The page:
The Real Problem With CHIPS Subsidies

Commentary

As the Senate and House of Representatives negotiate their so-called “China bill” or America COMPETES, one of the central issues is whether to give semiconductor companies subsidies to invest in the United States. This would be a big mistake.

Like most of COMPETES, the bill’s $50 billion handout to the semiconductor industry has little to do with beating China. In fact, it will help China achieve its industrial goals and, thus, its competitive position vis-a-vis its rivalry with the United States.

Two years ago, Chinese Communist Party (CCP) leader Xi Jinping presented the world with a new framework for investing in the Chinese economy. The CCP calls it “dual circulation.” China wants to onshore its tech supply chains, especially in semiconductors, where recent experience with national industrial champion Huawei has shown it to be particularly vulnerable.

To get there, it has two options. It can throw boatloads of money at domestic innovation—something it has the wherewithal to do. However, in an industry as complex and fast-moving as semiconductors, this could get incredibly expensive, with no guarantee it will accomplish any more than staying five to 10 years behind the competition. The other option is to use the power of its market to coerce global industry to build manufacturing capacity in China.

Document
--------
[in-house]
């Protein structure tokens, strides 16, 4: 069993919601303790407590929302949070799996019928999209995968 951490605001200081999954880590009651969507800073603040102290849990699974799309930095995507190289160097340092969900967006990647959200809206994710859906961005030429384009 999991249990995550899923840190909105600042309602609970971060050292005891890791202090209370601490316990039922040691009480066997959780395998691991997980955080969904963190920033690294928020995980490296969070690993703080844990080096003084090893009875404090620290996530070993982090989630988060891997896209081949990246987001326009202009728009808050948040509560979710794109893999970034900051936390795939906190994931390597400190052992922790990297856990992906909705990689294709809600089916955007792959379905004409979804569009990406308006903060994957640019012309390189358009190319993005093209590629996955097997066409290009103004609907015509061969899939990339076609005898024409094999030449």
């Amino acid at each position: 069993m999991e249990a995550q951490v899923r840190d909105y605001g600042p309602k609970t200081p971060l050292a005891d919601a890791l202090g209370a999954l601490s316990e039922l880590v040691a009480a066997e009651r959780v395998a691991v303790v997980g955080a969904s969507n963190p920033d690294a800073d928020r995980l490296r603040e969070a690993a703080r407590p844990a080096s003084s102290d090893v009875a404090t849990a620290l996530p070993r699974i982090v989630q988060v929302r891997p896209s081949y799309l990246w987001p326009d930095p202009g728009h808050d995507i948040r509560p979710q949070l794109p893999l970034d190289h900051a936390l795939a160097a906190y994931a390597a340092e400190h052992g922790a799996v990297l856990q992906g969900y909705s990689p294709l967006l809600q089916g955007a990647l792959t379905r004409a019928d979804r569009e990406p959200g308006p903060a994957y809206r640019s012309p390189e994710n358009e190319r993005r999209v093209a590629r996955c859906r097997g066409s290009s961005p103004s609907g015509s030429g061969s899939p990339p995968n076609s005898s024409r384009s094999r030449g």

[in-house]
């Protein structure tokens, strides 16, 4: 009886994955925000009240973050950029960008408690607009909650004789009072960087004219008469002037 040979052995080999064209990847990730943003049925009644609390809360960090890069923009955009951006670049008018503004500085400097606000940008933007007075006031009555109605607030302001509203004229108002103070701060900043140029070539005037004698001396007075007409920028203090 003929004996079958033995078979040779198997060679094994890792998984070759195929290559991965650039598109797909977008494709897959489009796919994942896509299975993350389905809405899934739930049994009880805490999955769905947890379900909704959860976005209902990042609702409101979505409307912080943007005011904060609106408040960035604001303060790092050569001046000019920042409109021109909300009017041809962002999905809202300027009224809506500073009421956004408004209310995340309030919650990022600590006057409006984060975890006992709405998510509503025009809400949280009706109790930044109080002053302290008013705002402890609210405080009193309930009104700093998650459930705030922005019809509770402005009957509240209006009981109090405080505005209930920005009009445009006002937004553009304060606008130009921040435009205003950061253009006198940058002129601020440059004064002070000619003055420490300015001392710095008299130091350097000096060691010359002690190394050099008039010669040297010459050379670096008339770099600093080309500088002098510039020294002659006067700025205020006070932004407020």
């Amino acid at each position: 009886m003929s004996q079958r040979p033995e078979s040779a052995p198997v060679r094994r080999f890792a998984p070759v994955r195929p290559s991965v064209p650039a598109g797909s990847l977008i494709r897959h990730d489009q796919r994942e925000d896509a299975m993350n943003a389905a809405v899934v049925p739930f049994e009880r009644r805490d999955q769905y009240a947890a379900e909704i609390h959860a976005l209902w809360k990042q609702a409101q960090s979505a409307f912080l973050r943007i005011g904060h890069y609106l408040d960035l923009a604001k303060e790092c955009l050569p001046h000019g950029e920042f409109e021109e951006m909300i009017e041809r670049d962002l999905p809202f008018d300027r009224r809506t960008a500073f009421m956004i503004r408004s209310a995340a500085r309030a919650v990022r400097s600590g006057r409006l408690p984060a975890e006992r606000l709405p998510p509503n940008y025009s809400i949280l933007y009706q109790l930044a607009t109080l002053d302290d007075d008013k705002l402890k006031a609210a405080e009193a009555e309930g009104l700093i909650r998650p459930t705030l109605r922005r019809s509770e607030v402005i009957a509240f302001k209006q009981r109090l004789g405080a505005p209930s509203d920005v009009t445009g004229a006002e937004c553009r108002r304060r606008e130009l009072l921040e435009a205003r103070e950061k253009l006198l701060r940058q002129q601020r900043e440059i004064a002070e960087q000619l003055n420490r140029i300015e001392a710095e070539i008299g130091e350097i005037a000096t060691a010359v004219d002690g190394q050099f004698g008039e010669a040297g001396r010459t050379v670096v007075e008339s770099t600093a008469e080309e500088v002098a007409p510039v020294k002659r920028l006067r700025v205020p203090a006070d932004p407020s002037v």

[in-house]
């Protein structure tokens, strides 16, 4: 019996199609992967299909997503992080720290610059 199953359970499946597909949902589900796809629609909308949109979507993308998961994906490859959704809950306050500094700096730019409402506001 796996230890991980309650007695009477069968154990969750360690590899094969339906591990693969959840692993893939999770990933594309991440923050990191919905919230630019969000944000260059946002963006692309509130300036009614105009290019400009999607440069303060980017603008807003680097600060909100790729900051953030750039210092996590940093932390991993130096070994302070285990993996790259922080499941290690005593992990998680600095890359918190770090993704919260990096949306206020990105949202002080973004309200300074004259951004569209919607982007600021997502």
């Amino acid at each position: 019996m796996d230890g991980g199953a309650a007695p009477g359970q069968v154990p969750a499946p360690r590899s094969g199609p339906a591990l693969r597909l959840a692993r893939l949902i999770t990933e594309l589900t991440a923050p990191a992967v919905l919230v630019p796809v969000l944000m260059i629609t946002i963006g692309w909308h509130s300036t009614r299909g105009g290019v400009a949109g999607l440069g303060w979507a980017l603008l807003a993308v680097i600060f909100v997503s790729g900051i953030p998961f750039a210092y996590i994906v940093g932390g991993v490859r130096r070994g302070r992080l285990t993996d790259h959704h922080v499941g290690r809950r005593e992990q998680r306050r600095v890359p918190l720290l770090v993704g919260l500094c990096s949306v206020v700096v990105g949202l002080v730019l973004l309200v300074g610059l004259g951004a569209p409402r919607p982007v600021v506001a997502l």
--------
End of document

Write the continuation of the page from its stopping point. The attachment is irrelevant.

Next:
Astoundingly, COMPETES encourages the latter. It does this by providing subsidies for investment in the United States without barring the recipients of these funds from making similar investments in China.

Why would these companies double down on investments in China? Because the Chinese will demand it as a cost of doing business. “Dual circulation” means China is phasing out of importing foreign chips. In the future, anyone wanting to supply chips to China will have to make their chips there.

Epoch Times Photo
An employee makes chips at a factory in Nantong, in eastern China’s Jiangsu Province, on March 17, 2021. (STR/AFP via Getty Images)